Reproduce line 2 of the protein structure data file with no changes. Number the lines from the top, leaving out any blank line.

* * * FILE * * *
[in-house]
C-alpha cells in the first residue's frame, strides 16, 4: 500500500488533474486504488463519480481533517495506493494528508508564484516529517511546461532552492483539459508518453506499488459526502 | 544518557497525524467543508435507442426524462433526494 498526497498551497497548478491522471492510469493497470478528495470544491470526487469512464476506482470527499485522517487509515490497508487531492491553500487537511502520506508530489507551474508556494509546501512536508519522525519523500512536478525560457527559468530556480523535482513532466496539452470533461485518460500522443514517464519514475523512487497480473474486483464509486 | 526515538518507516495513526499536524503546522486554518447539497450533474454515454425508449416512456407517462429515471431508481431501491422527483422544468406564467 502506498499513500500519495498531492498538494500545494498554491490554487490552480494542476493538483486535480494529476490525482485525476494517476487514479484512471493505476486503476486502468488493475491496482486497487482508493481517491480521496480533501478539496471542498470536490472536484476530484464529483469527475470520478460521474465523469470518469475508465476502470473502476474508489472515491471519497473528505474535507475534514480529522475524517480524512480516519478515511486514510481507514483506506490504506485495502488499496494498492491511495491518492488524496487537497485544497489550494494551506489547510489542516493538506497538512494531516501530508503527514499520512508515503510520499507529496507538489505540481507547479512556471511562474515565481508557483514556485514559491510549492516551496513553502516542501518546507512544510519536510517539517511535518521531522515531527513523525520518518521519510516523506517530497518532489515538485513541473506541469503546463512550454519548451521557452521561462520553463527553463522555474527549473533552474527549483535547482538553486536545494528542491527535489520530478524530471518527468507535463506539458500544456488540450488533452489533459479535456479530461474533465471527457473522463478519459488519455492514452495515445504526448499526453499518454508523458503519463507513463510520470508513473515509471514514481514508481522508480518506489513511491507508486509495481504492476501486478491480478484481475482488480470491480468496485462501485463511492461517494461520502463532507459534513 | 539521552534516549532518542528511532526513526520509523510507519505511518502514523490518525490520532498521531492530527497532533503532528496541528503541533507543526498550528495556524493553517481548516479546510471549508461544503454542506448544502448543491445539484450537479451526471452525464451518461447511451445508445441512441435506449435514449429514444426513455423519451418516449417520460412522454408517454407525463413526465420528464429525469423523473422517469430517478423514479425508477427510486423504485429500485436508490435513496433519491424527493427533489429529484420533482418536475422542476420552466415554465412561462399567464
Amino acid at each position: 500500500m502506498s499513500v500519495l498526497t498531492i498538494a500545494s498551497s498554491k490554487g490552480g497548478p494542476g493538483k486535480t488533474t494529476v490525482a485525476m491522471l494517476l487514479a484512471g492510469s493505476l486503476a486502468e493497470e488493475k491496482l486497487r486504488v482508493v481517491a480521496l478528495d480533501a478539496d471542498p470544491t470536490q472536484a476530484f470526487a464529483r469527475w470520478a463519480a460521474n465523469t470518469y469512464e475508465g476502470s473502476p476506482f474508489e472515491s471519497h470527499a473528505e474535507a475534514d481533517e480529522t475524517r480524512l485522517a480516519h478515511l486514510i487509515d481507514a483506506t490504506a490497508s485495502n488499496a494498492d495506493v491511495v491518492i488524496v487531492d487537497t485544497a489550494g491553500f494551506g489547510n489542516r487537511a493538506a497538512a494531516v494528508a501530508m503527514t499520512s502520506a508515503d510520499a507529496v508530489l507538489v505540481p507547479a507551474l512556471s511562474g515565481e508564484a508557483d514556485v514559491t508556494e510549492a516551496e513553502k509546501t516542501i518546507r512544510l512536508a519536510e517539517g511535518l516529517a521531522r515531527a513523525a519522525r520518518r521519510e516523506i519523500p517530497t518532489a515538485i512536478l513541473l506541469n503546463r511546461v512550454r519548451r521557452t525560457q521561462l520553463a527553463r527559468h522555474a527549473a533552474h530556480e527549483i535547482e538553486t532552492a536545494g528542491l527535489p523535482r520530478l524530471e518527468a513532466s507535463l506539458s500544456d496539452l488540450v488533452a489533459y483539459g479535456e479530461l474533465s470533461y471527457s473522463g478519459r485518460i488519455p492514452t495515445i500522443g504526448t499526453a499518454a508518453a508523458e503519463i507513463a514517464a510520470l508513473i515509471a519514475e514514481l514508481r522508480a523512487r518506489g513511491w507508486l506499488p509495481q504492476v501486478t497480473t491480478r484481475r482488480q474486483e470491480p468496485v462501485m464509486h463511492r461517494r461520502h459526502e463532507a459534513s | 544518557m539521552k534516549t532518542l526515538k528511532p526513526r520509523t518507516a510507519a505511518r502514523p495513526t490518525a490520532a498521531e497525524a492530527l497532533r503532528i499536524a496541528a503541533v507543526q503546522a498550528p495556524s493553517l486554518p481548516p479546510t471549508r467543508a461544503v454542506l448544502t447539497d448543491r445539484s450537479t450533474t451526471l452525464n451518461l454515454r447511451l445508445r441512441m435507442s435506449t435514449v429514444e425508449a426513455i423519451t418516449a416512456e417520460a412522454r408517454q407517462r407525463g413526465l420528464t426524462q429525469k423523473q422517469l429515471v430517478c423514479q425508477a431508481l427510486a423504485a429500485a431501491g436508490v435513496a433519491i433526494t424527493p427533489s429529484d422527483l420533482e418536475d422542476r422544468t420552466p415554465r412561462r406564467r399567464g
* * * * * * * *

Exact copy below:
C-alpha cells in the first residue's frame, strides 16, 4: 500500500488533474486504488463519480481533517495506493494528508508564484516529517511546461532552492483539459508518453506499488459526502 | 544518557497525524467543508435507442426524462433526494 498526497498551497497548478491522471492510469493497470478528495470544491470526487469512464476506482470527499485522517487509515490497508487531492491553500487537511502520506508530489507551474508556494509546501512536508519522525519523500512536478525560457527559468530556480523535482513532466496539452470533461485518460500522443514517464519514475523512487497480473474486483464509486 | 526515538518507516495513526499536524503546522486554518447539497450533474454515454425508449416512456407517462429515471431508481431501491422527483422544468406564467 502506498499513500500519495498531492498538494500545494498554491490554487490552480494542476493538483486535480494529476490525482485525476494517476487514479484512471493505476486503476486502468488493475491496482486497487482508493481517491480521496480533501478539496471542498470536490472536484476530484464529483469527475470520478460521474465523469470518469475508465476502470473502476474508489472515491471519497473528505474535507475534514480529522475524517480524512480516519478515511486514510481507514483506506490504506485495502488499496494498492491511495491518492488524496487537497485544497489550494494551506489547510489542516493538506497538512494531516501530508503527514499520512508515503510520499507529496507538489505540481507547479512556471511562474515565481508557483514556485514559491510549492516551496513553502516542501518546507512544510519536510517539517511535518521531522515531527513523525520518518521519510516523506517530497518532489515538485513541473506541469503546463512550454519548451521557452521561462520553463527553463522555474527549473533552474527549483535547482538553486536545494528542491527535489520530478524530471518527468507535463506539458500544456488540450488533452489533459479535456479530461474533465471527457473522463478519459488519455492514452495515445504526448499526453499518454508523458503519463507513463510520470508513473515509471514514481514508481522508480518506489513511491507508486509495481504492476501486478491480478484481475482488480470491480468496485462501485463511492461517494461520502463532507459534513 | 539521552534516549532518542528511532526513526520509523510507519505511518502514523490518525490520532498521531492530527497532533503532528496541528503541533507543526498550528495556524493553517481548516479546510471549508461544503454542506448544502448543491445539484450537479451526471452525464451518461447511451445508445441512441435506449435514449429514444426513455423519451418516449417520460412522454408517454407525463413526465420528464429525469423523473422517469430517478423514479425508477427510486423504485429500485436508490435513496433519491424527493427533489429529484420533482418536475422542476420552466415554465412561462399567464